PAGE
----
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Home ▸ Catalog ▸ Greek Coins ▸ Greek Imperial ▸ Dacia & MoesiaView Options:  |  |  | 

Roman Provincial Coins from Dacia and Moesia

Commodus, March or April 177 - 31 December 192 A.D., Nikopolis ad Istrum, Moesia Inferior

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Nicopolis ad Istrum was founded by Trajan around 101-106, at the junction of the Iatrus (Yantra) and the Rositsa rivers, in memory of his victory over the Dacians. Its ruins are located at the village of Nikyup, 20 km north of Veliko Tarnovo in northern Bulgaria. The town peaked during the reigns of Trajan, Hadrian, the Antonines and the Severan dynasty. In 447, the Nicopolis was destroyed by Attila's Huns. In the 6th century, it was rebuilt as a powerful fortress enclosing little more than military buildings and churches, following a very common trend for the cities of that century in the Danube area. It was finally destroyed by the Avar invasions at the end of the 6th century.
RP77447. Bronze AE 29, H-H-J Nikopolis 8.10.32.1 (R5), AMNG I/I 1235, Moushmov 897, Varbanov I 2146 (R4), VF, nice green patina, marks, uneven strike, centration dimples, weight 11.978 g, maximum diameter 28.9 mm, die axis 135o, Nikopolis ad Istrum, Moesia Inferior mint, consular legate Caecilius Servilianus, 189 - 190; obverse AV-T KAI MAP AVPH KOMO∆OC, laureate, bearded head right; reverse HΓ EMOKAIKI CEPBEIΛIA NEIKOΠO ΠPOC ICT, river god reclining left, reeds in right hand, resting left arm on urn from which water flows; $225.00 (191.25)


Macrinus, 11 April 217 - 8 June 218 A.D., Nikopolis ad Istrum, Moesia Inferior

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The reverse legend identifies the Consular Legate (Governor) Statius Longinus.
RP85598. Bronze AE 25, H-H-J Nikopolis 8.23.1.6 (R5), Varbanov I 3486 (R3), AMNG I/I 1721 var. (cuirassed), Moushmov 1249; BMC Thrace -, SNG Cop -, VF, nice style, green patina, some light corrosion, edge crack, weight 8.601 g, maximum diameter 25.1 mm, die axis 180o, Nicopolis ad Istrum (Nikyup, Bulgaria) mint, consular legate Statius Longinus, 217 - 218 A.D.; obverse AVT K M OΠEΛ CEV - MAKPINOC, laureate head right; reverse VΠ CTA ΛONΓINOV NIKOΠOΛITΩN Π,POC ICT (ending in exergue), Zeus seated left, nude to the waist, himation around hips and legs, right foot drawn back, patera in extended right hand, long scepter vertical in left hand; ex Forum (2009); $165.00 (140.25)


Diadumenian, Mid May - 8 June 218 A.D., Nikopolis ad Istrum, Moesia Inferior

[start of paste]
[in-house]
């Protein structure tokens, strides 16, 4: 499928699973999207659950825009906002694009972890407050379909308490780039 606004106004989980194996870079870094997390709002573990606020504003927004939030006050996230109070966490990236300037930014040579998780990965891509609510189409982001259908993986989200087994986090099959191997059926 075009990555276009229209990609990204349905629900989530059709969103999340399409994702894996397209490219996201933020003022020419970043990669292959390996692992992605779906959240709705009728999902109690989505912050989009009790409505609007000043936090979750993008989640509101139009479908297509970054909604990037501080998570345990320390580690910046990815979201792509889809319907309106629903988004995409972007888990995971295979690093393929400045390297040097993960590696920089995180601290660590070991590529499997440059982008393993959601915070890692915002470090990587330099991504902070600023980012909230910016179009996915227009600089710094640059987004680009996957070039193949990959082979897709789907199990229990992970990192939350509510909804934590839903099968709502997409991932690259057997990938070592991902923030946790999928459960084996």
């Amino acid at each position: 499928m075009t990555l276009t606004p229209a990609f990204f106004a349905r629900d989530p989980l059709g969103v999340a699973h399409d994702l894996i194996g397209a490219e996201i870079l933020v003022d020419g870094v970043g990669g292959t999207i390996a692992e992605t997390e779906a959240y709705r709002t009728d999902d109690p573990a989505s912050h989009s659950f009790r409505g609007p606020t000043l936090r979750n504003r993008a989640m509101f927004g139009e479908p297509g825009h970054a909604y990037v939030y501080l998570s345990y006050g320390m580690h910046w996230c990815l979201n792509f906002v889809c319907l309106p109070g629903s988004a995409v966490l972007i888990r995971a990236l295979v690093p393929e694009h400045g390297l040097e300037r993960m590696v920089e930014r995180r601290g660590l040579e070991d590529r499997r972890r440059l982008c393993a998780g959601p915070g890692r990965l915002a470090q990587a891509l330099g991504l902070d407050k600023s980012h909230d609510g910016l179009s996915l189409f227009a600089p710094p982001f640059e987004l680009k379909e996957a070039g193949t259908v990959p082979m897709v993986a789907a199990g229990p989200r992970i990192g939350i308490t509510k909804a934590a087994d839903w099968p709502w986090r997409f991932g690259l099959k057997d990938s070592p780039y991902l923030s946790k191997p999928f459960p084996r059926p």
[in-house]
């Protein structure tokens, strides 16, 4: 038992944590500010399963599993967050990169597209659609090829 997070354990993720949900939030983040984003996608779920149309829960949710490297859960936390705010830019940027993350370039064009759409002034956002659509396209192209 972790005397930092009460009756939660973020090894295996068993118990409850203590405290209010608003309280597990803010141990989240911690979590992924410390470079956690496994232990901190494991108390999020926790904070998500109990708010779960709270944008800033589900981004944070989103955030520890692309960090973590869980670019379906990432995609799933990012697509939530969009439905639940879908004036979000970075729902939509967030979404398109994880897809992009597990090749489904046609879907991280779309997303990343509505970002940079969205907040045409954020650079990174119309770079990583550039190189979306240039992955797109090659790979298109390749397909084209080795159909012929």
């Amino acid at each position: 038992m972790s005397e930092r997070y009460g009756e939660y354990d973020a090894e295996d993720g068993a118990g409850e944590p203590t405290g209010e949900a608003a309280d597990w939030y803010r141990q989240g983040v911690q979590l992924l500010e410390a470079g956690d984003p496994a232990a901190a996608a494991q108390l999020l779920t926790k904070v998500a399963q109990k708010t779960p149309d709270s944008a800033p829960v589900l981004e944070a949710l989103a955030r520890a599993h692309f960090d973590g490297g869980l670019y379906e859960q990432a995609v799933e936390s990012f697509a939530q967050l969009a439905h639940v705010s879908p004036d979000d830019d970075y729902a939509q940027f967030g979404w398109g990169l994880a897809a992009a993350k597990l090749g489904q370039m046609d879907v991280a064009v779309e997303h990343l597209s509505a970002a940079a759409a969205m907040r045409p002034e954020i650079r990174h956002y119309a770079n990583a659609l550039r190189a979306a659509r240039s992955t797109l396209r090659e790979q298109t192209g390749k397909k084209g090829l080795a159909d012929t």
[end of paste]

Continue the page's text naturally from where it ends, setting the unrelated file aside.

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Nicopolis ad Istrum was founded by Trajan around 101-106, at the junction of the Iatrus (Yantra) and the Rositsa rivers, in memory of his victory over the Dacians. Its ruins are located at the village of Nikyup, 20 km north of Veliko Tarnovo in northern Bulgaria. The town peaked during the reigns of Trajan, Hadrian, the Antonines and the Severan dynasty. In 447, the Nicopolis was destroyed by Attila's Huns. In the 6th century, it was rebuilt as a powerful fortress enclosing little more than military buildings and churches, following a very common trend for the cities of that century in the Danube area. It was finally destroyed by the Avar invasions at the end of the 6th century.
RP84848. Bronze AE 28, H-H-J Nikopolis 8.25.3.1 (R3, same dies); SNG Cop 280; AMNG I/1 1833; Moushmov 1360; Varbanov I 3775 (R3); BMC Thrace -, Choice VF, dark sea-green patina, well centered, some legend slightly weak, edge cracks, centration dimples, weight 13.059 g, maximum diameter 27.8 mm, die axis 180o, Nicopolis ad Istrum (Nikyup, Bulgaria) mint, consular legate Statius Longinus, 217 - 218; obverse K M OΠEΛ ANTΩN ∆IA∆OVMENIANOC, bare-headed, laureate, and draped bust right; reverse VΠ CTATIOV ΛONΓINOV NIKOΠOΛITΩN, Hera standing left, phiale in right hand, long scepter vertical behind in left, ΠR-OC divided low across field, ICTPO in exergue; $120.00 (102.00)


Antoninus Pius, August 138 - 7 March 161 A.D., Nikopolis ad Istrum, Moesia Inferior

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Artemis, Diana to the Romans, was one of the most venerated ancient Greek deities. The name, and the goddess herself, may have been pre-Greek. Homer refers to her as Artemis Agrotera, Potnia Theron: Artemis of the wildland, Mistress of Animals. The Arcadians believed she was the daughter of Demeter. In the classical period, Artemis was described as the daughter of Zeus and Leto, and the twin sister of Apollo. She was goddess of the hunt, wild animals, wilderness, childbirth, virginity and protector of young girls, bringing and relieving disease in women; she often was depicted as a huntress carrying a bow and arrows. The deer and the cypress were sacred to her. In later Hellenistic times, she even assumed the ancient role of Eileithyia in aiding childbirth.